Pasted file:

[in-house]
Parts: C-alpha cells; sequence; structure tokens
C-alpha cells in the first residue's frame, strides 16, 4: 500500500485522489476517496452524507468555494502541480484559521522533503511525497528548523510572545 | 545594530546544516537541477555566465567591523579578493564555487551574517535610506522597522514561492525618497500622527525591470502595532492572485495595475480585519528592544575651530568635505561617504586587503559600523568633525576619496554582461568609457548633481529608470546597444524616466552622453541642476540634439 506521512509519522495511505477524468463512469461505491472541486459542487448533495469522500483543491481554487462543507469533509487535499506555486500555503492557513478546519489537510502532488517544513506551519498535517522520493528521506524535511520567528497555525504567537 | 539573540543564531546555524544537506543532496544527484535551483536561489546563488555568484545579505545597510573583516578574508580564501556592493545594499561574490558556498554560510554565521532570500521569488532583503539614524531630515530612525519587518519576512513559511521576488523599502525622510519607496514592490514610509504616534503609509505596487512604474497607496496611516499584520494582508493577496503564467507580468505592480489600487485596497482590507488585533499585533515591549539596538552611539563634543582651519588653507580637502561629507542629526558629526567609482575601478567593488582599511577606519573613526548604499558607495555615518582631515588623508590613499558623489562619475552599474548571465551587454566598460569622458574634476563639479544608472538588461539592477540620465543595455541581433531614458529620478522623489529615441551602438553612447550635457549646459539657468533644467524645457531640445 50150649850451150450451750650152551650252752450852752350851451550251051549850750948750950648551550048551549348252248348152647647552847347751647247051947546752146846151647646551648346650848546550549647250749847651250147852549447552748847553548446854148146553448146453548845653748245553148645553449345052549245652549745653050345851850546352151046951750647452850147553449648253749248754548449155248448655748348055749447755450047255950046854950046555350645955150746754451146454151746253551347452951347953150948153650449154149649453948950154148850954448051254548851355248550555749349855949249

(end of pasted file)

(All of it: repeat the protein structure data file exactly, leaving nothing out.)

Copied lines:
[in-house]
Parts: C-alpha cells; sequence; structure tokens
C-alpha cells in the first residue's frame, strides 16, 4: 500500500485522489476517496452524507468555494502541480484559521522533503511525497528548523510572545 | 545594530546544516537541477555566465567591523579578493564555487551574517535610506522597522514561492525618497500622527525591470502595532492572485495595475480585519528592544575651530568635505561617504586587503559600523568633525576619496554582461568609457548633481529608470546597444524616466552622453541642476540634439 506521512509519522495511505477524468463512469461505491472541486459542487448533495469522500483543491481554487462543507469533509487535499506555486500555503492557513478546519489537510502532488517544513506551519498535517522520493528521506524535511520567528497555525504567537 | 539573540543564531546555524544537506543532496544527484535551483536561489546563488555568484545579505545597510573583516578574508580564501556592493545594499561574490558556498554560510554565521532570500521569488532583503539614524531630515530612525519587518519576512513559511521576488523599502525622510519607496514592490514610509504616534503609509505596487512604474497607496496611516499584520494582508493577496503564467507580468505592480489600487485596497482590507488585533499585533515591549539596538552611539563634543582651519588653507580637502561629507542629526558629526567609482575601478567593488582599511577606519573613526548604499558607495555615518582631515588623508590613499558623489562619475552599474548571465551587454566598460569622458574634476563639479544608472538588461539592477540620465543595455541581433531614458529620478522623489529615441551602438553612447550635457549646459539657468533644467524645457531640445 50150649850451150450451750650152551650252752450852752350851451550251051549850750948750950648551550048551549348252248348152647647552847347751647247051947546752146846151647646551648346650848546550549647250749847651250147852549447552748847553548446854148146553448146453548845653748245553148645553449345052549245652549745653050345851850546352151046951750647452850147553449648253749248754548449155248448655748348055749447755450047255950046854950046555350645955150746754451146454151746253551347452951347953150948153650449154149649453948950154148850954448051254548851355248550555749349855949249